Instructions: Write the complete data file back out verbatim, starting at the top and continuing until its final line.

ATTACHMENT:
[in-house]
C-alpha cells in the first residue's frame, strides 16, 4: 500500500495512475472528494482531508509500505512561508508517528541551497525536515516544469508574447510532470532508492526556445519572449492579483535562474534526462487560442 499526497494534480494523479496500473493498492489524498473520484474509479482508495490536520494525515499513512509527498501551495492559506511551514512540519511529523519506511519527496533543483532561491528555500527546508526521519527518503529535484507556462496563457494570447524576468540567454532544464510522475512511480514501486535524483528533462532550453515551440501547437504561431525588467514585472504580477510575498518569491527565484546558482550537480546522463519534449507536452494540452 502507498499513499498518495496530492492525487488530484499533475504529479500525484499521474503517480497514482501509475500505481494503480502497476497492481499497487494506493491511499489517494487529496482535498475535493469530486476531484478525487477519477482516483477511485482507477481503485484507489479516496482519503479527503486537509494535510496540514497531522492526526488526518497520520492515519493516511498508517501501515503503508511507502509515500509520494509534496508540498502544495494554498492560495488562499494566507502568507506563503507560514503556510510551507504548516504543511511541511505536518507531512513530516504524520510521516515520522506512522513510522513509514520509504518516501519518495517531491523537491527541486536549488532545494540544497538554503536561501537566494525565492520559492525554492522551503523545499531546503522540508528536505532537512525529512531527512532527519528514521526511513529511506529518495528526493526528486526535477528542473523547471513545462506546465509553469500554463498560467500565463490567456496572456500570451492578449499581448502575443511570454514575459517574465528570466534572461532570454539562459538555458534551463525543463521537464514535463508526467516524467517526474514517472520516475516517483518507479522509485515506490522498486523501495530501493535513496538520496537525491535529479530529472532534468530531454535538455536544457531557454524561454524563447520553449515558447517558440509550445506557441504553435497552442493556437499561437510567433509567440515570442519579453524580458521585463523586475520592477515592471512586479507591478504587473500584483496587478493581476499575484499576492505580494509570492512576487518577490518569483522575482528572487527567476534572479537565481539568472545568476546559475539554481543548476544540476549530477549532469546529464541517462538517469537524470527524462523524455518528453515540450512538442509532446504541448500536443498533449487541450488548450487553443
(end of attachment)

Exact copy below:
[in-house]
C-alpha cells in the first residue's frame, strides 16, 4: 500500500495512475472528494482531508509500505512561508508517528541551497525536515516544469508574447510532470532508492526556445519572449492579483535562474534526462487560442 499526497494534480494523479496500473493498492489524498473520484474509479482508495490536520494525515499513512509527498501551495492559506511551514512540519511529523519506511519527496533543483532561491528555500527546508526521519527518503529535484507556462496563457494570447524576468540567454532544464510522475512511480514501486535524483528533462532550453515551440501547437504561431525588467514585472504580477510575498518569491527565484546558482550537480546522463519534449507536452494540452 502507498499513499498518495496530492492525487488530484499533475504529479500525484499521474503517480497514482501509475500505481494503480502497476497492481499497487494506493491511499489517494487529496482535498475535493469530486476531484478525487477519477482516483477511485482507477481503485484507489479516496482519503479527503486537509494535510496540514497531522492526526488526518497520520492515519493516511498508517501501515503503508511507502509515500509520494509534496508540498502544495494554498492560495488562499494566507502568507506563503507560514503556510510551507504548516504543511511541511505536518507531512513530516504524520510521516515520522506512522513510522513509514520509504518516501519518495517531491523537491527541486536549488532545494540544497538554503536561501537566494525565492520559492525554492522551503523545499531546503522540508528536505532537512525529512531527512532527519528514521526511513529511506529518495528526493526528486526535477528542473523547471513545462506546465509553469500554463498560467500565463490567456496572456500570451492578449499581448502575443511570454514575459517574465528570466534572461532570454539562459538555458534551463525543463521537464514535463508526467516524467517526474514517472520516475516517483518507479522509485515506490522498486523501495530501493535513496538520496537525491535529479530529472532534468530531454535538455536544457531557454524561454524563447520553449515558447517558440509550445506557441504553435497552442493556437499561437510567433509567440515570442519579453524580458521585463523586475520592477515592471512586479507591478504587473500584483496587478493581476499575484499576492505580494509570492512576487518577490518569483522575482528572487527567476534572479537565481539568472545568476546559475539554481543548476544540476549530477549532469546529464541517462538517469537524470527524462523524455518528453515540450512538442509532446504541448500536443498533449487541450488548450487553443